Behavioral influences on preterm birth: integrated analysis of the pregnancy, infection, and nutrition study.
Most previous studies of preterm birth have considered risk factors in isolation rather than examining the collective impact of multiple candidate determinants. In order to examine the combined impact of a set of behavioral risk factors on the risk of preterm birth, we analyzed data collected for the Pregnancy, Infection, and Nutrition Study on a range of sociodemographic, behavioral, and related factors. Women who received prenatal care at selected clinics in central North Carolina and gave birth in the period 1995-2005 were recruited into a prospective cohort study, with 4,251 women providing the required information on risk factors and pregnancy outcome. A number of demographic and behavioral attributes were modestly associated with preterm birth, with odds ratios of 1.3-1.5, including age >35, African-American ethnicity, height of 63 inches or less, parity 2+, and delivery at the academic medical center. Despite weak associations for individual risk factors, changes in a constellation of behaviors during pregnancy predict substantial shifts in the risk of preterm birth, suggesting a reduction from 8 to 3% preterm among those with a low-risk baseline profile, and a reduction from 18 to 7% preterm among those with a high-risk baseline profile. While inferences are limited by the incomplete range of available predictors, uncertainty regarding whether observed associations are causal, and substantial challenges in changing component behaviors, the possibility of substantial reduction in risk merits more serious consideration of whether behavioral interventions could markedly reduce the risk of preterm birth.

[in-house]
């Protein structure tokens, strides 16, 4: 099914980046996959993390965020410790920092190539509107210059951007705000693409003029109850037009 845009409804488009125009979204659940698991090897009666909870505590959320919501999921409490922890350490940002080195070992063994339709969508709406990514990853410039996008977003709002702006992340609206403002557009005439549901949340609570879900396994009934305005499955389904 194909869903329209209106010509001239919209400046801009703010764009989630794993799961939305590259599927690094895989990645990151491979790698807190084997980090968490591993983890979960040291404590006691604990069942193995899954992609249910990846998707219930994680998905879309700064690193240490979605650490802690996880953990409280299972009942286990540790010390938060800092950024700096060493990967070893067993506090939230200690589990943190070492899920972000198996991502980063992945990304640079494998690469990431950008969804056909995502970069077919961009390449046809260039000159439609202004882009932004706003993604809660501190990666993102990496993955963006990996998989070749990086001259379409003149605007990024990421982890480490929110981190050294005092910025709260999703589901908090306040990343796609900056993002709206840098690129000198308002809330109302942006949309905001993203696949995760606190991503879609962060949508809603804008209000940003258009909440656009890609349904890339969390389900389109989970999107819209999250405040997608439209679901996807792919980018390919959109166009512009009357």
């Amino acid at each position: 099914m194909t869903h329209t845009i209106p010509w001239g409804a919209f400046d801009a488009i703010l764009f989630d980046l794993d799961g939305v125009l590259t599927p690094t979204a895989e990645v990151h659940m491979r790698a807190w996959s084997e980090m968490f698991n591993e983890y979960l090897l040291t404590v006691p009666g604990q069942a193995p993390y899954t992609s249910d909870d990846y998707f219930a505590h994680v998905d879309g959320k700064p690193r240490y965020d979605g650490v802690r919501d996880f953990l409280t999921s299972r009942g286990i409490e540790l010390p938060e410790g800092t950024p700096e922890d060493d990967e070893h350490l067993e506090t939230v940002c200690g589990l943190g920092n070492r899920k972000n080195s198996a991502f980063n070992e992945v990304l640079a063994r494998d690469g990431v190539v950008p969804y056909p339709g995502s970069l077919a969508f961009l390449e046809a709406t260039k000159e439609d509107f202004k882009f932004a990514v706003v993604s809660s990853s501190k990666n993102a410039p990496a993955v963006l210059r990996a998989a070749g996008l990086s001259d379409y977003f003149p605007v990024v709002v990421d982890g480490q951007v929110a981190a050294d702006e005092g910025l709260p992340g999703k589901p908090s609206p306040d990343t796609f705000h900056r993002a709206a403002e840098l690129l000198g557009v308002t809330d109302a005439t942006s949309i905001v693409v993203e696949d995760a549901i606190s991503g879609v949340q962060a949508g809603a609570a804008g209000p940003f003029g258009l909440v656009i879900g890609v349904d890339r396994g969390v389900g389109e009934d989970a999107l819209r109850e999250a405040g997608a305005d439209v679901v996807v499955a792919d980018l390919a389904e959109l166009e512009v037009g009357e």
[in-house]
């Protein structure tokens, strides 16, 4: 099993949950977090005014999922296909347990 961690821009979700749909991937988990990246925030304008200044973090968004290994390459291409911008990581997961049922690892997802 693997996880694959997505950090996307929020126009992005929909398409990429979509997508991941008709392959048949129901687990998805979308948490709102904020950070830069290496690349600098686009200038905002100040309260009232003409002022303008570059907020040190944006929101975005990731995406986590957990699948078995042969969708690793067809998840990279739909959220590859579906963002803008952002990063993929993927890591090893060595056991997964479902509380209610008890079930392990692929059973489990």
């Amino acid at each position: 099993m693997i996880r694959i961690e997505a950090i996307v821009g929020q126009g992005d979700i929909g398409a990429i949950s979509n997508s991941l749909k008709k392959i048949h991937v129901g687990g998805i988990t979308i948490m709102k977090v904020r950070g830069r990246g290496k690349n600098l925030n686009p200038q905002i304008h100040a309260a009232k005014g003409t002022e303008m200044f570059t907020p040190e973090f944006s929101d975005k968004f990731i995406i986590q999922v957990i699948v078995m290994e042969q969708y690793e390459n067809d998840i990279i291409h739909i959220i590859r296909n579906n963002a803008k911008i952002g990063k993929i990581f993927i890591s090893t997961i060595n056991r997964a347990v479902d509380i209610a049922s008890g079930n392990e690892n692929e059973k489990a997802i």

Savitz, DA; Harmon, Q; Siega-Riz, AM; Herring, AH; Dole, N; Thorp, JM
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